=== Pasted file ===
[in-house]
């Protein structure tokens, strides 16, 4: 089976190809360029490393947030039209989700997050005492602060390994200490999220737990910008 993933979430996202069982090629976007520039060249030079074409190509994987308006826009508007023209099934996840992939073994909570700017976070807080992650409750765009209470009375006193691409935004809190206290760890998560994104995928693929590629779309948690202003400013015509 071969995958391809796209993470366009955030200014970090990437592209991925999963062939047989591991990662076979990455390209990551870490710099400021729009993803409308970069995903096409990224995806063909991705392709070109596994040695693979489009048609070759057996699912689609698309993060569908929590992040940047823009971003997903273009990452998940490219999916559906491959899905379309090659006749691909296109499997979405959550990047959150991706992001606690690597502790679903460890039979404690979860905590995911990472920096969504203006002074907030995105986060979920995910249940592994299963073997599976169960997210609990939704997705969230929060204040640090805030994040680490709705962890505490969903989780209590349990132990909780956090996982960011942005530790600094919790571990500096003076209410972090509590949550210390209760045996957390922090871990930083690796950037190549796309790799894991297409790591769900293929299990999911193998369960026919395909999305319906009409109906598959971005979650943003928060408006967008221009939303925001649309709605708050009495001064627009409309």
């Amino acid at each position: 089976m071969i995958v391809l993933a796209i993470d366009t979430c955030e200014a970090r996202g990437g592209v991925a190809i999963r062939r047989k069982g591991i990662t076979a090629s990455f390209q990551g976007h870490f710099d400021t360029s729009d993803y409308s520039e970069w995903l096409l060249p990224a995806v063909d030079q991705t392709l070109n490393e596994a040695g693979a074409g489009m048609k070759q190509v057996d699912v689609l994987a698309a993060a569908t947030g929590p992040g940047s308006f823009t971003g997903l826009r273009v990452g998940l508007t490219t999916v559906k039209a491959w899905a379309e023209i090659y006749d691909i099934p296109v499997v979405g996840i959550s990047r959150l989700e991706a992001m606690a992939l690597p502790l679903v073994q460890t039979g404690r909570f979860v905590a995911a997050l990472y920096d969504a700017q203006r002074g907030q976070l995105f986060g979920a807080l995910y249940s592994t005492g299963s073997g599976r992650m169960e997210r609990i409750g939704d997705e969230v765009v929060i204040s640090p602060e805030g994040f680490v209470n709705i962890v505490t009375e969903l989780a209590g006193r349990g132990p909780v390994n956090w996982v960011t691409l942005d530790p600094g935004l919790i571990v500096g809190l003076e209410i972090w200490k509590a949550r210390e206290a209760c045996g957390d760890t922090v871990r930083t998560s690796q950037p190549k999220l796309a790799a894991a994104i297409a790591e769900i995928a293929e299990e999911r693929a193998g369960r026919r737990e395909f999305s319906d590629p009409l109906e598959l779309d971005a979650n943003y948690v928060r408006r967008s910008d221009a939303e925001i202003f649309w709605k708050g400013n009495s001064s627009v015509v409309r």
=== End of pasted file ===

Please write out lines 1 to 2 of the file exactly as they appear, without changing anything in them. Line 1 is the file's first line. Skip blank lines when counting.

[in-house]
């Protein structure tokens, strides 16, 4: 089976190809360029490393947030039209989700997050005492602060390994200490999220737990910008 993933979430996202069982090629976007520039060249030079074409190509994987308006826009508007023209099934996840992939073994909570700017976070807080992650409750765009209470009375006193691409935004809190206290760890998560994104995928693929590629779309948690202003400013015509 071969995958391809796209993470366009955030200014970090990437592209991925999963062939047989591991990662076979990455390209990551870490710099400021729009993803409308970069995903096409990224995806063909991705392709070109596994040695693979489009048609070759057996699912689609698309993060569908929590992040940047823009971003997903273009990452998940490219999916559906491959899905379309090659006749691909296109499997979405959550990047959150991706992001606690690597502790679903460890039979404690979860905590995911990472920096969504203006002074907030995105986060979920995910249940592994299963073997599976169960997210609990939704997705969230929060204040640090805030994040680490709705962890505490969903989780209590349990132990909780956090996982960011942005530790600094919790571990500096003076209410972090509590949550210390209760045996957390922090871990930083690796950037190549796309790799894991297409790591769900293929299990999911193998369960026919395909999305319906009409109906598959971005979650943003928060408006967008221009939303925001649309709605708050009495001064627009409309």